Or maybe Dear Hot, Broiling, Sun. That’s how I’m going to start my Unsent Letter. Because I’ve got a little something something to say about this heat situation–although my brain might be too melty to make any sense.
Let me just direct you to all the particulars for the Unsent Letters site. You can get paid for a blog post, and if your letter gets selected for the book, you can get paid even more. And you don’t have to be a professional to pen a letter. Anybody can write a letter, and just about everybody’s got something to say. Plus, I don’t think there’s any specific deadline here, but honestly, I can’t really think much at all these days.
Except to say that Mr. Sun’s going to get a piece of my mind. Or what’s left of it.
So, I was zipping around Twitterdom last night, checking out what write_jobs had to say, when I came across a lovely little horror flash mention for those of you itching to get your fingers on something short, dark, and scary. (That did not come out quite right, but I’m sure you know what I mean.)
Anyway, I started my flash search at Dark Moon Books. While there, I found that there’s a Dark Moon Digest (a paying market) where you can send your creepified (not sure that’s a word, but you know what I mean) submission.
Then, I clicked on the Contest page and honestly, you’ll just have to scroll down the page and see if there’s anything you’d like to write. I was a woman on a mission, though, so I kept looking till I found what I’d come for: Frightmares, the Flash Fiction Anthology.
Ah, success at last! They’ll accept previously published work, as long as you hold the copyright. So, yeah. Now I’m off on a Frightmares submission mission. Wish me creepified luck!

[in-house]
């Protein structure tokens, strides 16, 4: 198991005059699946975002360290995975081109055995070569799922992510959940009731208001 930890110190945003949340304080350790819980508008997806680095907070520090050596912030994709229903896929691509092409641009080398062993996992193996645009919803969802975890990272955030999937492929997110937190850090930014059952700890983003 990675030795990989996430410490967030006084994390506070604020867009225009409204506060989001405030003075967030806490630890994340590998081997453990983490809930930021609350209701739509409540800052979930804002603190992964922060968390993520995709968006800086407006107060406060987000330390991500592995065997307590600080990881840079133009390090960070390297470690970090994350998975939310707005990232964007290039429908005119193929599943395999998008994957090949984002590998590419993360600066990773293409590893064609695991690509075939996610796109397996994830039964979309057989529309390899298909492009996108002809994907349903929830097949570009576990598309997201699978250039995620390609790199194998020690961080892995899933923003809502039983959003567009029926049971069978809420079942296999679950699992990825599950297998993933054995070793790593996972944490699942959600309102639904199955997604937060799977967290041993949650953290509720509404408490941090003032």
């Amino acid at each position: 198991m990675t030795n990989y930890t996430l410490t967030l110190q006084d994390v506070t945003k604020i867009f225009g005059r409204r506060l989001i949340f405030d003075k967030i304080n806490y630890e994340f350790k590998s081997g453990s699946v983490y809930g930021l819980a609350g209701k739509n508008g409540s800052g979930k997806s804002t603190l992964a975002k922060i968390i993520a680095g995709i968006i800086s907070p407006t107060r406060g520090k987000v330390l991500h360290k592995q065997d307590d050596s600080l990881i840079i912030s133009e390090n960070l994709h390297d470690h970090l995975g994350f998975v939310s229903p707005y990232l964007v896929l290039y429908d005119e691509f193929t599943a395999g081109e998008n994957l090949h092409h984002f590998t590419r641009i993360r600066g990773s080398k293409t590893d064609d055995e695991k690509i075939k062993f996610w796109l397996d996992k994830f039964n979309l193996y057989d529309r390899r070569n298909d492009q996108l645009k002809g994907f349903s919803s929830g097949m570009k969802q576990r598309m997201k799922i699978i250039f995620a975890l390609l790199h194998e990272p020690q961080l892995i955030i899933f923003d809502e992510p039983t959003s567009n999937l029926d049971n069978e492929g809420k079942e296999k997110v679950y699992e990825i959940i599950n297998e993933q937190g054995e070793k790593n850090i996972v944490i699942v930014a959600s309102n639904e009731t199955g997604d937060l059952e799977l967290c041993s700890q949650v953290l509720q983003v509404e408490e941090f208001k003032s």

So we’re driving home from church, and it being Easter Sunday, the all-grown-up Junior Halls were sitting in the back seat.
Now, it’s not easy to get out of the parking lot on a regular Sunday, but for Easter, it’s a real test of patience and Christian love. We waited…and waited…and waited. Suddenly, Juniorette Hall piped up from the back seat.
“What are you doing, John?”
“Do you mind?” he asked. “I’m reading our (wonderful and scathingly brilliant) mom’s story in this book.”
He was holding my copy of Flashlight Memories. I brought it along a week or so ago on an out-of-town trip (and read the stories). Somehow, it had migrated to the back seat and out of my mind. All I can say is thank goodness for (inquisitive) Junior Halls sitting in the back seat.
is such a delightful book! The (incredibly industrious) folks over at Silver Boomer Books
gathered a ton of (charming) stories related to favorite reading memories, especially from those childhood days when the love of reading first takes root. I wrote about my favoritest little Golden Book, “A Pickle for a Nickel” by Lillian Moore. I sigh every time I think of that funny, little storybook.
So, that’s the end of that story (never let it be said that the all-grown-up Junior Halls are good for nothing).